The branches of Tree reunite for one more show
When a record-label rep told the members of the band Tree they looked like a bunch of drunken fishermen, River, the group’s singer, thought that was pretty awesome.
The record company didn’t intend it that way.
“We were naive and could have been smarter about business,’’ says River, now better known as Dave Tree.
Tree played heavy music and spoke its mind on the political and social issues of the day; the band may very well have become Rage Against the Machine had that group never existed. Even though Tree hit a plateau and limped to a “hiatus’’ in 2001 after a decade as one of Boston’s most prominent bands, its legacy was recently affirmed when tickets for its reunion show tonight at the Middle East Downstairs sold out in just weeks.
River himself posted a message on Facebook seeking extra tickets to cover family and friends. Another post from a fan is offering cash and tickets to a
Before Tree was a band, its members - including drummer Billy Hinkley, guitarist Ooze (also known as Bryan Hinkley), and bassist Jake Westwood - were friends growing up in Westwood. Bassist Westwood recalls being on the same Little League team as River.
“I was the catcher, and he was a relief pitcher. He threw great until he got flustered,’’ Westwood says. “Know how the catcher goes out to the mound to calm down a pitcher? I’ve been doing that with Dave my whole life.’’
The bassist and live-wire singer followed their passions for punk rock, while the band’s drummer shared a taste for classic rock with his younger brother, a guitarist who was just 17 when he joined Tree. (Mike Mancuso, who performed on bass with Tree during its final run, will play a few songs at tonight’s reunion show, too.)
“Ooze came in knowing every Led Zeppelin riff, every Stevie Ray Vaughan riff, every Black Sabbath riff,’’ says Westwood. “I was just trying to hold on.
River says that Tree tossed together all of its influences, not thinking about what it was supposed to sound like by any one scene’s standards.
The confluence of metallic riffs, punk urgency, and lyrics (about environmentalism, police brutality, the labor movement, and the Christian Right) set Tree apart from its peers, for good and ill. Other bands and loads of fans supported Tree, but major record labels and radio outlets outside of Boston were befuddled by the group’s serious songs and court-jester personalities.
Cherry Disc and Wonderdrug, two local record imprints, released seven Tree albums between 1993 and 2001. At its peak, Tree garnered radio play with the song “Death Wish,’’ performed at major festivals, and toured enough to rack up 300,000 miles on its van.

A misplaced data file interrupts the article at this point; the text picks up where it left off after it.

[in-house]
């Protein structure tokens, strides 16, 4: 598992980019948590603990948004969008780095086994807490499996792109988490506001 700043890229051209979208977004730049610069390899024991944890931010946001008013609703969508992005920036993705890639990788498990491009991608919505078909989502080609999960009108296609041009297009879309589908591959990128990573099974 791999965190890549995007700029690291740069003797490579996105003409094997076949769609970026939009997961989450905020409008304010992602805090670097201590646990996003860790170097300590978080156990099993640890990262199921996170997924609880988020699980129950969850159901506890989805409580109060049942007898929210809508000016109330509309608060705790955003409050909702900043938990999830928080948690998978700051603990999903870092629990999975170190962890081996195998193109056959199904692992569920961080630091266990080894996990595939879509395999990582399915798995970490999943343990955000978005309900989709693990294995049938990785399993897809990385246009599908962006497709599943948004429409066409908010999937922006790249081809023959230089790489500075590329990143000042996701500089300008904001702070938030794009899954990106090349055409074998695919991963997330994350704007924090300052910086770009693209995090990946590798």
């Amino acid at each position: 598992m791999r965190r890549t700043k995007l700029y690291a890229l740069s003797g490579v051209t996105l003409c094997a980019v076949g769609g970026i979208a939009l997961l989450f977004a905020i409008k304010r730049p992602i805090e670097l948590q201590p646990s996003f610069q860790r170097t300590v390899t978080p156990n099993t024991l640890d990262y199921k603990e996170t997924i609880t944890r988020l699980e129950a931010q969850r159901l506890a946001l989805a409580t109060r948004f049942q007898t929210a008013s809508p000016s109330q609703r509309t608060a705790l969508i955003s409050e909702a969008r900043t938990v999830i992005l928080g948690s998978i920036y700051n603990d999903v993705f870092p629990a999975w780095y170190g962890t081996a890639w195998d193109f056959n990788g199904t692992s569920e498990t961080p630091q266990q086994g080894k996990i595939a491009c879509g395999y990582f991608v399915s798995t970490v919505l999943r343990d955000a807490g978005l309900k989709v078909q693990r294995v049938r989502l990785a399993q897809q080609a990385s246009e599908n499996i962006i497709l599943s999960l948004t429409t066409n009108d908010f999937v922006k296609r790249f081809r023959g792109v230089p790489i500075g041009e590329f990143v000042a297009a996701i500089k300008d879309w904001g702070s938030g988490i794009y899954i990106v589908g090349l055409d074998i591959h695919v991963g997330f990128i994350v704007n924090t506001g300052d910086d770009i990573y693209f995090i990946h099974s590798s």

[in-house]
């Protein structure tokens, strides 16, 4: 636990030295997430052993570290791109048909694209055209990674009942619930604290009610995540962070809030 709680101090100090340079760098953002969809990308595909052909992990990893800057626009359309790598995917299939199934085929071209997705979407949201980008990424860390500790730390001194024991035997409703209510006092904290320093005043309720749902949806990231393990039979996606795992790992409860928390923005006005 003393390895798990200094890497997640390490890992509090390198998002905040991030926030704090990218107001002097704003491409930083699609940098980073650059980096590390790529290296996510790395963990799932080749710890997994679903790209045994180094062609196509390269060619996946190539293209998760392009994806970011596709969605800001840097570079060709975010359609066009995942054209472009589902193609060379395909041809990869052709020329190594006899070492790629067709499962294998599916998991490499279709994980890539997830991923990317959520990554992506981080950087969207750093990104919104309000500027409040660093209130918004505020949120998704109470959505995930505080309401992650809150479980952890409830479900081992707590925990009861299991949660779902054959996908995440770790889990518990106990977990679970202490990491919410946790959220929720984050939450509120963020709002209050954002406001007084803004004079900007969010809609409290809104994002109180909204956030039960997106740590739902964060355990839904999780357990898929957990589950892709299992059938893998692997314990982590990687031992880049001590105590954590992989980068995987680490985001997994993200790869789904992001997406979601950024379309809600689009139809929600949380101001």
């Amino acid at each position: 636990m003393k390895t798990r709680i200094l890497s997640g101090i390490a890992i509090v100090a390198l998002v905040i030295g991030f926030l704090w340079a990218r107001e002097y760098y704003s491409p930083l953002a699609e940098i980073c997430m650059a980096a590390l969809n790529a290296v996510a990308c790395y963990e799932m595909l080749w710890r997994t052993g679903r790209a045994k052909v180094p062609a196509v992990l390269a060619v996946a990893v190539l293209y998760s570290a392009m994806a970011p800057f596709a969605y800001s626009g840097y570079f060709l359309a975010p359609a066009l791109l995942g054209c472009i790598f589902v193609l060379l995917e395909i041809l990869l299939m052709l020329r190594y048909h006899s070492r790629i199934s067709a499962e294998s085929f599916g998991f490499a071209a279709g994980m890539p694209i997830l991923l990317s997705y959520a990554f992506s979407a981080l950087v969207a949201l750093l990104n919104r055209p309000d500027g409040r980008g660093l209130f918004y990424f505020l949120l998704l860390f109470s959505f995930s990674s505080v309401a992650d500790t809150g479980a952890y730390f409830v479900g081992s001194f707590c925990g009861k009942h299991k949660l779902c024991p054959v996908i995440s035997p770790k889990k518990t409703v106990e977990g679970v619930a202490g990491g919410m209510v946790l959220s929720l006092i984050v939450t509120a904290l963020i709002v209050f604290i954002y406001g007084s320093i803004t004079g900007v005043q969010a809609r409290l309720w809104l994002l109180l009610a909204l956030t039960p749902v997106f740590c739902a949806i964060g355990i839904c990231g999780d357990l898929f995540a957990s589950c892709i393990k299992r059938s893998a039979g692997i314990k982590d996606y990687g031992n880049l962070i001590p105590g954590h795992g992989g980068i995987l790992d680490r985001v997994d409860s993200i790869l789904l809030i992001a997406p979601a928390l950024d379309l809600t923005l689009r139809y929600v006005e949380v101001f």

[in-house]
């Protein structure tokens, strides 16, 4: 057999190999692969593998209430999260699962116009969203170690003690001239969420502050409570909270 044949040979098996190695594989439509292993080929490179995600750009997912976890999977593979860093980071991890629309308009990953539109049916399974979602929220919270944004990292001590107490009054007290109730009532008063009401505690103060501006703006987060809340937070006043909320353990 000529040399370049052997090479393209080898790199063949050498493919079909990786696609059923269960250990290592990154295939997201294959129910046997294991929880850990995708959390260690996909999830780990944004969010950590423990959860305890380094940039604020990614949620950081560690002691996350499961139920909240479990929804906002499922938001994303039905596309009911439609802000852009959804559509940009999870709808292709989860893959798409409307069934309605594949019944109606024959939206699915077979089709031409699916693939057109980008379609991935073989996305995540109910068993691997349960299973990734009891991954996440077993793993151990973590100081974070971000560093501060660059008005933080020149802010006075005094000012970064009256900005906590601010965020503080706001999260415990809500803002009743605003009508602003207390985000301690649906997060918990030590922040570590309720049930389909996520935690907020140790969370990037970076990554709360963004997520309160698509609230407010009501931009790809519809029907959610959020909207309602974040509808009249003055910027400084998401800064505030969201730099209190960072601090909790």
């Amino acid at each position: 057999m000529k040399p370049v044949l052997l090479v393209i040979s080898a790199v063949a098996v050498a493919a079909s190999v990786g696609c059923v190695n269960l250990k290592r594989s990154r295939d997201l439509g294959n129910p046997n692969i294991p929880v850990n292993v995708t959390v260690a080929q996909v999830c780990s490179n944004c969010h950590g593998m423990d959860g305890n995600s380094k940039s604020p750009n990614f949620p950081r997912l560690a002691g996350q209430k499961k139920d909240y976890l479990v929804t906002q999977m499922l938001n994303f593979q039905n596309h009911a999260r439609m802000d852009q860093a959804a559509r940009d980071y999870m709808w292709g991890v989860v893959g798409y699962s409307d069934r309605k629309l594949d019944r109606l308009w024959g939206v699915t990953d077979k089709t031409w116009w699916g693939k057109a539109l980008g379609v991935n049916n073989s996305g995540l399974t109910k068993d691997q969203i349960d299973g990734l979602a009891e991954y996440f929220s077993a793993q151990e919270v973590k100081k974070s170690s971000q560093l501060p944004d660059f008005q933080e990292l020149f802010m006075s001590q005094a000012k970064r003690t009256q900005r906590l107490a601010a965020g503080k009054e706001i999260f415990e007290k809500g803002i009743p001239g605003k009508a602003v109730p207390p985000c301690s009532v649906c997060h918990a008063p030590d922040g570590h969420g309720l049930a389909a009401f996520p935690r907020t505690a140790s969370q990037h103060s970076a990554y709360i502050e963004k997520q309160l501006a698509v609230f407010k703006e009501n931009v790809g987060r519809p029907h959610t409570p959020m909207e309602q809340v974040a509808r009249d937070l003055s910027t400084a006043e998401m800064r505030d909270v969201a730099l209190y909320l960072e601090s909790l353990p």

Boston music maven Shred watched Tree’s career from his perch as a DJ at radio station WBCN and describes the band as the link between Boston’s original hardcore scene and the eventual emergence of the more polished sound embodied by Godsmack.
“Tree brought a third wave of Boston hardcore that was like a version of hardcore as perceived out in the suburbs,’’ Shred says. “The tunes had melodies as well as being aggressive.’’
River says Tree’s music was simply a sincere reflection of its influences, which just happened to run from Bad Brains to Grandmaster Flash.
“There was never a conscious effort to make money,’’ River says. “The whole idea of getting on a big label and doing big tours is kind of a New York idea. Our band is Boston. We did it on our own and it spiraled out bigger and bigger, then smaller and smaller. We never really broke up. But everyone burned out.’’
River took on his current moniker as Dave Tree and focuses on visual arts alongside a few low-commitment music projects. Westwood moved to the Cape to raise his two daughters and focus on his construction work. After touring as a guitar tech and adjunct player with Clutch, Ooze rekindled a musical relationship with his brother and they formed Never Got Caught, which has new music coming out later this year.
Tree is reuniting now basically to perform one last time with Honkeyball, whose drummer is moving to Las Vegas.
“That was a tight group of musicians coming up together in the ’90s. We were all close friends, so we wanted to play with Honkeyball before we lost the opportunity,’’ River says. Roadsaw and Space Humpin: $19.99, two other progenitors of the fusion of hardcore and metal that swept Boston’s independent music scene in that era, round out the Middle East bill tonight.
To commemorate the event, River assembled a two-CD anthology of Tree music titled “Choicer Cuts and Lost Tracks,’’ which has songs from the band’s albums as well as previously unreleased material.
Shred, who now works at the Middle East, calls Tree “hometown heroes.’’
“And there’s nothing wrong with that,’’ he says.
Scott McLennan can be reached at firstname.lastname@example.org.